8) Peter I, tsar of all the Russias, took advantage of the streltsky’s lasting inertia to tie them up. When they came to, they found themselves on a giant iceberg in the Arctic Ocean. The musketeers had enough food to last 30 days, along with hundreds of ping pong battles and ping pong balls. Tsar Peter had thoughtfully provided them also with enough pencils and entry forms to the First Winter Ping Pong Arctic Ocean Tournament.

9) Culinary historians doubt that the musketeers ever finished the tournament. The strong winter gales prevalent would have simply blown one ping pong ball after another into oblivion. At any rate, the marooned men would have found hitting remaining white ping pong balls quite difficult in the ever present white blizzards.

10) But the constant appetizer-fed revolts burned a lesson into Tsar Peter I’s brain. Never let any Russian eat appetizers. In 1699, he ordered the destruction of all the restaurants making appetizers.
No one would ever “Zap Peter I.”

11) But in 1917, Tsar Nicholas II foolishly permitted the making of appetizers. Lenin and Trotsky fed appetizers to the palace guard who fell asleep. The communists seized power. We are still living with the consequences of the Russian Revolution. Now you know why.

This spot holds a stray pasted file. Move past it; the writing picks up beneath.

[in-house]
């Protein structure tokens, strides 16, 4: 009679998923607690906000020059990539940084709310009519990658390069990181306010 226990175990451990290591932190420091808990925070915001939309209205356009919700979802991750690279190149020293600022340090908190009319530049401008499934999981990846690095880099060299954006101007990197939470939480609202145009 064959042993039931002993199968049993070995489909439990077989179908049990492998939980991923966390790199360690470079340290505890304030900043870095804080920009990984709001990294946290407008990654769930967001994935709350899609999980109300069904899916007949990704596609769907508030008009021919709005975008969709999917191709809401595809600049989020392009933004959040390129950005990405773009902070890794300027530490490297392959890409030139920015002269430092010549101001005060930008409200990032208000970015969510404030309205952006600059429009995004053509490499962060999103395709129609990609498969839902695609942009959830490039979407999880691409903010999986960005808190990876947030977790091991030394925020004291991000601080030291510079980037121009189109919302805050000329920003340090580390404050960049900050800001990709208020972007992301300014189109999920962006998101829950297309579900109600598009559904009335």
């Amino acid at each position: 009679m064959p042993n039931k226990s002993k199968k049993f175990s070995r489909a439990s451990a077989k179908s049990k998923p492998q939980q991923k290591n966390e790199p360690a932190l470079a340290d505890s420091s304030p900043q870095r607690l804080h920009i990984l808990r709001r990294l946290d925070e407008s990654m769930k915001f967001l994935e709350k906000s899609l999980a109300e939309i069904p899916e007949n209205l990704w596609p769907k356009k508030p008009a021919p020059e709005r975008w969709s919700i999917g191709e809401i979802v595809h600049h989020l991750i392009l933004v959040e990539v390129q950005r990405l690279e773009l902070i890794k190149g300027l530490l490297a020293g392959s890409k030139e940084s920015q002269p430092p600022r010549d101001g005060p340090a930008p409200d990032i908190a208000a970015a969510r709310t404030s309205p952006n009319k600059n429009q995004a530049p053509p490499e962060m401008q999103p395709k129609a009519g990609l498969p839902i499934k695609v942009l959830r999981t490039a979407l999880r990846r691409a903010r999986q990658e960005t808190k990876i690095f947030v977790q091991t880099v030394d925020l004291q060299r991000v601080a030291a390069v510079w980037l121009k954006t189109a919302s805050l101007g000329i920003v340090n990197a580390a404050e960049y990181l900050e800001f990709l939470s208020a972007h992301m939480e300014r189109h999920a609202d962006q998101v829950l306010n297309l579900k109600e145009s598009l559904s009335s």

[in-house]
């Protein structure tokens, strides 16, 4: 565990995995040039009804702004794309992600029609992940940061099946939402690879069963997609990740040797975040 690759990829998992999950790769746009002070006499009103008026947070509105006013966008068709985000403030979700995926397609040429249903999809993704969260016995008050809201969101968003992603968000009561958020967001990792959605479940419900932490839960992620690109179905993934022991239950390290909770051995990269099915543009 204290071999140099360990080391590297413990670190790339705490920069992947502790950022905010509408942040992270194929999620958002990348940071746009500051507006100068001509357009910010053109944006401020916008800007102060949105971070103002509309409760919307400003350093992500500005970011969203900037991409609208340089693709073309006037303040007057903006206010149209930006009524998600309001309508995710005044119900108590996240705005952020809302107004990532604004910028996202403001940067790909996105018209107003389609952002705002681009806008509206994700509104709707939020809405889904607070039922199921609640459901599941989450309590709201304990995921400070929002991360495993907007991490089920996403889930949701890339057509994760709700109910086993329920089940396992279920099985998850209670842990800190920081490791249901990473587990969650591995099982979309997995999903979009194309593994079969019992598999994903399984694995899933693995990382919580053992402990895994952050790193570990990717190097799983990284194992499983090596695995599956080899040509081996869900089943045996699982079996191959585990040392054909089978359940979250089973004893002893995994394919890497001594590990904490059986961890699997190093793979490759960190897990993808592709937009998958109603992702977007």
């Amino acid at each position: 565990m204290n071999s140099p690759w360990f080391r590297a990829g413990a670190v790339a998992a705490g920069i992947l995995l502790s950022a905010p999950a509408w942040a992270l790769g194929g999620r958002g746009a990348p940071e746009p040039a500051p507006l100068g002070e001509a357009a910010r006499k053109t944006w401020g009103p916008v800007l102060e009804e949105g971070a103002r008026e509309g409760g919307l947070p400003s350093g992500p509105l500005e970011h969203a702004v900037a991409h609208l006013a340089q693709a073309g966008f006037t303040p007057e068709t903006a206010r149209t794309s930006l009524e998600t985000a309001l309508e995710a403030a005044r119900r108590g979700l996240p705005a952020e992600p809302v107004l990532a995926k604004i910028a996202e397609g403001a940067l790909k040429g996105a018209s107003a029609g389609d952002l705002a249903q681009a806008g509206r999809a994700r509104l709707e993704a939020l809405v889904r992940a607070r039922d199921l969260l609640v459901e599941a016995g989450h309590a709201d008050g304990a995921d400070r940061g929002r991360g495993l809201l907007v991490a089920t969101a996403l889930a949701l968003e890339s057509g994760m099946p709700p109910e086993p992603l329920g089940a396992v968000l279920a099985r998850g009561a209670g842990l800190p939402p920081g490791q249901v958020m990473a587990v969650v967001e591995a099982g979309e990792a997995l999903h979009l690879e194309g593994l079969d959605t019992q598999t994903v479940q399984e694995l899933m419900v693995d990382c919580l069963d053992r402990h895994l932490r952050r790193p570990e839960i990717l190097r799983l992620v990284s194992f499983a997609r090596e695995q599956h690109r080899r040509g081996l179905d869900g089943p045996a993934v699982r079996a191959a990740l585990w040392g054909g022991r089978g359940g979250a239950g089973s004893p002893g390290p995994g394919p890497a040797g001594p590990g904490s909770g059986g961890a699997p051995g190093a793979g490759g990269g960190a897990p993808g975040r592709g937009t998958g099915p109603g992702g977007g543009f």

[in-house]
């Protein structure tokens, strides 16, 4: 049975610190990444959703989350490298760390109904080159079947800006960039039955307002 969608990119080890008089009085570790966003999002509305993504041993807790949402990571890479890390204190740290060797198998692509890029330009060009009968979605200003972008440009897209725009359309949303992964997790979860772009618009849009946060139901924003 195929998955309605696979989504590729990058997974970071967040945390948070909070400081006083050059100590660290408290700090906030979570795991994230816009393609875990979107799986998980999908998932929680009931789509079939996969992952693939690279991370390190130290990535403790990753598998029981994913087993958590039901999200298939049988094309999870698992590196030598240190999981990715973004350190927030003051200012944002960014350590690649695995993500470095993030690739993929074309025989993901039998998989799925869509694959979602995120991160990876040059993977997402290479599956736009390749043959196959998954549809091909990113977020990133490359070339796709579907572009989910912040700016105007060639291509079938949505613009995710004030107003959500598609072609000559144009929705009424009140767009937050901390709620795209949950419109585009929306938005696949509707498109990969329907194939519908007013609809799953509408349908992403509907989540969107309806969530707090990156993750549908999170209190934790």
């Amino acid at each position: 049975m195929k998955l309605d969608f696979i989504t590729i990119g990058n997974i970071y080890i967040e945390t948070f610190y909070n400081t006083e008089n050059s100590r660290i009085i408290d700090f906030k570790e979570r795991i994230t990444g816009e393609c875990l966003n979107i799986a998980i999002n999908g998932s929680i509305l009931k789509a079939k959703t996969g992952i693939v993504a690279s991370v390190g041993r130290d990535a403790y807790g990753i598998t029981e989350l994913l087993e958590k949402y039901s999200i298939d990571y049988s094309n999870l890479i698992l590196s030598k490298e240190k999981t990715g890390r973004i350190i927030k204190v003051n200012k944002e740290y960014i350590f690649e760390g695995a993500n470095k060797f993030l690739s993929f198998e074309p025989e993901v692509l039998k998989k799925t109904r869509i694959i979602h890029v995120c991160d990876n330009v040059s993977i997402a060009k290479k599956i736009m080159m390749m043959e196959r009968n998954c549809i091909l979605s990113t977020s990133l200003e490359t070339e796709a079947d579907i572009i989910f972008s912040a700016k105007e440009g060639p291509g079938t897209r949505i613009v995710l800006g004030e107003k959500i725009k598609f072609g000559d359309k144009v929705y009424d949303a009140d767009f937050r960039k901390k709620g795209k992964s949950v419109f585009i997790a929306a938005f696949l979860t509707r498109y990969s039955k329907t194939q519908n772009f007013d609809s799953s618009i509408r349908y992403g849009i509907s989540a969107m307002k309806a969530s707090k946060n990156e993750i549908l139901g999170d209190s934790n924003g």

– Paul De Lancey, The Comic Chef

My cookbook, Following Good Food Around the World, with its 180 wonderful recipes, my newest novel, Do Lutheran Hunks Eat Mushrooms, a hilarious apocalyptic thriller, and all my other books, are available on amazon.com.

Categories: cuisine, history, international | Tags: , , , , , , , , , , , , , , , , , , , , , , , , , , , , , , , , | 2 Comments

Ayran – Bulgarian Yogurt Drink

Bulgarian Dessert

AYRAN
(yogurt drink)

INGREDIENTSBugarianYogurt-

3½ cups Bulgarian or plain yogurt
2½ cups water
½ teaspoon salt

PREPARATION

Add yogurt to large bowl. Beat yogurt with whisk or electric blender set on medium until well blended. Add water and yogurt. Blend with whisk. Serve cold. Woo hoo! That’s it. This is simple. Woo hoo!

TIDBITS

1) Run, Dick, run.

2) Dick, ran, ran.

3) Did Dick run?

4) Ay, ran he did.

5) Ayran, is an anagram for Ayn Ra. Ayn Ra is not related to Ayn Rand, the famed novelist of The Fountain Head. Many people love her political views. Many don’t.

6) However, everyone loves Ayn Ra. She’s a sweetheart. Not a sweatheart as many people who can’t spell would have you believe.

7) Does Ayn Ra sweat? No, she’s a descendant of Ammon Ra, Chieftain of the Egyptian Gods, god of the sun, sky and heaven, Patron deity of Egyptian Thebes, who didn’t sweat.

8) Wow! Ammon Ra has an impressive resume. He could get any job she wanted.